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Wild chimpanzees' crab consumption revealed by Kyoto University assisted research

An infant male chimpanzee is filmed at a swamp eating a crab, in these images provided by Kathelijne Koops, an international collaborative researcher with the Leading Graduate Primatology and Wildlife Science Kyoto University.

KYOTO -- An international research group, including members of Kyoto University, has confirmed for the first time that chimpanzees in the wild regularly eat freshwater crabs, based on the observation and study of groups of the apes in Guinea, West Africa.

The research group included participation from Kyoto University Institute for Advanced Study's deputy director-general and distinguished professor Tetsuro Matsuzawa. Until now it wasn't known that hominid species, which includes chimpanzees, eat crabs. Their findings, published on May 29 in the electronic science publication "Journal of Human Evolution," are expected to be useful in tracing when early humans first began consuming aquatic creatures.

The chimpanzee diet primarily consists of fruit, and they are also known to feed on insects including bee larvae and ants. The kinds of bugs they eat also vary depending on the specific characteristics of their habitat and the group they are living in.

Observations of two groups of wild chimpanzees were carried out over 25 square kilometers in tropical forests in the Nimba Range, a world heritage site. Four cameras with sensors were installed in a 1 kilometer area of a swamp visited by small groups of the apes. In data collected between 2012 and 2014, the chimpanzees were recorded eating crabs 181 times.

The legs and shells left over from crabs whose insides have been consumed by Chimpanzees are shown in this photo provided by Kathelijne Koops, an international collaborative researcher with the Leading Graduate Primatology and Wildlife Science Kyoto University.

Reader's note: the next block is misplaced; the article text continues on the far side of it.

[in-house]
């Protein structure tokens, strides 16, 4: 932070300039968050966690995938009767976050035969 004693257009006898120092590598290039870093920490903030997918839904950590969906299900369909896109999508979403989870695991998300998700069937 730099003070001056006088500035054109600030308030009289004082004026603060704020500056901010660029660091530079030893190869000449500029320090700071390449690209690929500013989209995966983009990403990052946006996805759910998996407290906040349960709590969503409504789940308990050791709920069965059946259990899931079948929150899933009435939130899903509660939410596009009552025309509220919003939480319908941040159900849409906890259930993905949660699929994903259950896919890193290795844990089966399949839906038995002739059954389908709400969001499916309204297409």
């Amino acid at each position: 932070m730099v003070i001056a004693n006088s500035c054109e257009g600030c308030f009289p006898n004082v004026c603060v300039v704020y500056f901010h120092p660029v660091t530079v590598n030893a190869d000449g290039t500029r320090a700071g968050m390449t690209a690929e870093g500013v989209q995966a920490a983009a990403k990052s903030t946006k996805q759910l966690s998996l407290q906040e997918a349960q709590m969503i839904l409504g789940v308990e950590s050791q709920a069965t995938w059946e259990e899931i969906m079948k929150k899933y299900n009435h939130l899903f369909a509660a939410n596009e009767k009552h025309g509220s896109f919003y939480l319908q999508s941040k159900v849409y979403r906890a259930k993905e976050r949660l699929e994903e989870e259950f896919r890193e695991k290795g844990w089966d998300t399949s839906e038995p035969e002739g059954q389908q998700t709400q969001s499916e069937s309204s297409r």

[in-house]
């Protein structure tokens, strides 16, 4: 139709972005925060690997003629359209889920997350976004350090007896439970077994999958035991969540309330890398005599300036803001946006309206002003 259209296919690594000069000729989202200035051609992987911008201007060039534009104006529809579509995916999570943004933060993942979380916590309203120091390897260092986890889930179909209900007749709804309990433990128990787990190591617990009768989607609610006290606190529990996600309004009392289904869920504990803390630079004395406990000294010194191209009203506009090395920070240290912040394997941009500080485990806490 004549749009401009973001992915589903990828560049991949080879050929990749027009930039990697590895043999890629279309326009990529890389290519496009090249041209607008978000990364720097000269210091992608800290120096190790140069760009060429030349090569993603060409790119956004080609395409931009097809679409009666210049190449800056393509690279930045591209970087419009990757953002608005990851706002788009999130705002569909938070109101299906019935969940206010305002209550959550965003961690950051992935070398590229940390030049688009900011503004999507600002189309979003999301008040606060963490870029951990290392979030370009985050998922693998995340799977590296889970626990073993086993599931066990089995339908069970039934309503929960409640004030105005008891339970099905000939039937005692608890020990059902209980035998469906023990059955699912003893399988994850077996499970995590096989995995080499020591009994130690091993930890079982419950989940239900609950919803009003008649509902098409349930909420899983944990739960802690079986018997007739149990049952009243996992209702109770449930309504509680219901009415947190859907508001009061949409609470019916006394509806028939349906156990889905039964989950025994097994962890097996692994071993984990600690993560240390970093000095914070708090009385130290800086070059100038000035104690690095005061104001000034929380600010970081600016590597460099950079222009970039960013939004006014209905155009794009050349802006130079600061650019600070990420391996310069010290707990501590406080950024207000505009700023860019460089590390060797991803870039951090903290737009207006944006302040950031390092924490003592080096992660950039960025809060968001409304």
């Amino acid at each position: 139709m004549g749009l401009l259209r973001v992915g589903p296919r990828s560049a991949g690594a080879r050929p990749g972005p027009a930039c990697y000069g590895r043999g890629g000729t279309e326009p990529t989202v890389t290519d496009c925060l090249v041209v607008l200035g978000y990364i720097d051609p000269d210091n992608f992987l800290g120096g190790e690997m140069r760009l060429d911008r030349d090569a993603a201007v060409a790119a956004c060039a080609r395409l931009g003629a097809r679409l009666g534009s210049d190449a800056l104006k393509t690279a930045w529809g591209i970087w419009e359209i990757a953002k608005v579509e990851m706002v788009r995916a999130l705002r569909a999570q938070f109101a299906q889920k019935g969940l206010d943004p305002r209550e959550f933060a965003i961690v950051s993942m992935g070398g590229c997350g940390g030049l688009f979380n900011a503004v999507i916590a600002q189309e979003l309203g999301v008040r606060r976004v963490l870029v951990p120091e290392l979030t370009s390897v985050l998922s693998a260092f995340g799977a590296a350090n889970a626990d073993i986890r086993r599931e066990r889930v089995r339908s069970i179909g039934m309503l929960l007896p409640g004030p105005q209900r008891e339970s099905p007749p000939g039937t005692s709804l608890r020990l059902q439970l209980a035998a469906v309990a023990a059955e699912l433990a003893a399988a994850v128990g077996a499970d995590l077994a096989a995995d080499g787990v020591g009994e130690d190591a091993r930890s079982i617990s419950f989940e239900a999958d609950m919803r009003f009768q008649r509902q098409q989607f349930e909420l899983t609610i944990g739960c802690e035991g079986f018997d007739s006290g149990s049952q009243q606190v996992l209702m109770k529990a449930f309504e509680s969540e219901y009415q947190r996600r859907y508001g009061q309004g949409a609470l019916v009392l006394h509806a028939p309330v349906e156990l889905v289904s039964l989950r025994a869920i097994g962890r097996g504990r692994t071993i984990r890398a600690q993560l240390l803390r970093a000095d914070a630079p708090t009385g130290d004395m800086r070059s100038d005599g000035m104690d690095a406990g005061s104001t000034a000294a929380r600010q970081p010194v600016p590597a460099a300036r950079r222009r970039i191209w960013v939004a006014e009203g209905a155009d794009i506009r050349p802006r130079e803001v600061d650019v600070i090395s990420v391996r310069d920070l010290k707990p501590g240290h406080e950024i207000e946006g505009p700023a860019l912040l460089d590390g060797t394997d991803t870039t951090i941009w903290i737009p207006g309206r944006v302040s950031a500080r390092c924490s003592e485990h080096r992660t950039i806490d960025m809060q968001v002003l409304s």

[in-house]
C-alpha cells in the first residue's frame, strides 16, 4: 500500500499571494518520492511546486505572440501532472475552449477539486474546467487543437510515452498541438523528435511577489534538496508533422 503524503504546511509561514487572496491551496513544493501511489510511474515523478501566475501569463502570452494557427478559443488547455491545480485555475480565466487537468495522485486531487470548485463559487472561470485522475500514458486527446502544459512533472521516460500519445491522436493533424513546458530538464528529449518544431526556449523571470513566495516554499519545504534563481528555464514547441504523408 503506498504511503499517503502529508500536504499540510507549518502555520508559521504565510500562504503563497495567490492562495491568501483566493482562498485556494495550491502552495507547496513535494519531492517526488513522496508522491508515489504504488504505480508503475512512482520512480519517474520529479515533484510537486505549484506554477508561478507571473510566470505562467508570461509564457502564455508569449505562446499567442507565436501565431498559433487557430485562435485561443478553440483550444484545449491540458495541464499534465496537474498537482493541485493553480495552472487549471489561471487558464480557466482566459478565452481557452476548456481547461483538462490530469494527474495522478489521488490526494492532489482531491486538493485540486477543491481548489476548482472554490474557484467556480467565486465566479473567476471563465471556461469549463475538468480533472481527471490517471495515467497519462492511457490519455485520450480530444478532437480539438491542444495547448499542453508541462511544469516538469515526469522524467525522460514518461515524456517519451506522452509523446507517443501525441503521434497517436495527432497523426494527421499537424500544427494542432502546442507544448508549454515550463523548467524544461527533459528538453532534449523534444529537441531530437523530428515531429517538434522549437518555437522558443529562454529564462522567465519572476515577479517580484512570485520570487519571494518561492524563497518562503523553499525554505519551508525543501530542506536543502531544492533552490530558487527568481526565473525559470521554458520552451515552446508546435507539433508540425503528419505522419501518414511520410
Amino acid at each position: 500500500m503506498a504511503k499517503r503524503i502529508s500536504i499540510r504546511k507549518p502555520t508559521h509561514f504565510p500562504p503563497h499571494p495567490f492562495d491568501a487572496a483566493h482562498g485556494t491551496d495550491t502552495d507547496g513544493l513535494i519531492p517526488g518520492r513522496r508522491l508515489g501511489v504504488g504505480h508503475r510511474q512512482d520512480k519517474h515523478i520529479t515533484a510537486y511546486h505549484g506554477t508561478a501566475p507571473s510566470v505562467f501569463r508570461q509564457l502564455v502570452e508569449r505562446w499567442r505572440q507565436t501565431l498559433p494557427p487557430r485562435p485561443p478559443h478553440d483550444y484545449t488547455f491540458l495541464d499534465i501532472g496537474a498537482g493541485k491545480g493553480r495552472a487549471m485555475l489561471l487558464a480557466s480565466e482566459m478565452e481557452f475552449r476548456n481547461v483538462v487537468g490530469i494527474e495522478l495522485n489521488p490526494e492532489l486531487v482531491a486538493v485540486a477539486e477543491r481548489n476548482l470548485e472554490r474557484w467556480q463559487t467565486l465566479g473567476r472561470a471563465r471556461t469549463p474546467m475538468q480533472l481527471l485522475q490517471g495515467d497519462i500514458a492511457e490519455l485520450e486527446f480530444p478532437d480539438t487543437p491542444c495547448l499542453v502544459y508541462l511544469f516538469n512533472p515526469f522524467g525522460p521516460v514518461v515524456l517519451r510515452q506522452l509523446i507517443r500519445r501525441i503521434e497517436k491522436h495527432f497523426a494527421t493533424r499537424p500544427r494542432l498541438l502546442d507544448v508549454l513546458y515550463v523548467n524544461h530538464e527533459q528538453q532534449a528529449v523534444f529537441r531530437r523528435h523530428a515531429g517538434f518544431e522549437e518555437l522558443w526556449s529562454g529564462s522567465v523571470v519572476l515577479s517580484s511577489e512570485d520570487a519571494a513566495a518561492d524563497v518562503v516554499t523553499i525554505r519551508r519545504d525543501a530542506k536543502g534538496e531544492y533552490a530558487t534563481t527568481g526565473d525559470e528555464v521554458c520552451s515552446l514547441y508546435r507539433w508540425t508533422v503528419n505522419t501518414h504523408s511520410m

Compared to males, females with infants were more regularly observed dining on the crustaceans, with each instance lasting over an hour. Chimpanzees in the Nimba Range are known to consume safari ants, but analysis of their feces showed that in periods when they aren't eating the insects they often opt for the nutritionally similar crabs. The research group says they didn't find a connection to crab consumption from amounts of fruit and rain or whether it was a rainy or dry period.

Up to now, researchers thought that early humans began eating aquatic creatures like fish and crabs after they left the forest for the savanna. This latest discovery suggests the possibility that such creatures were consumed by our ancestors when they still lived in forested areas.

Distinguished professor Tetsuro Matsuzawa said, "Male chimpanzees hunt animals like squirrels as prey. But for the non-hunting females and infants, crabs appear to be a source of essential nutrition like fatty acids and minerals. The chimpanzee diet is shaped as the culture of their habitats and groups. There's a high chance their consumption of crabs is part of their culture."

(Japanese original by Mai Suganuma, Kyoto Bureau)

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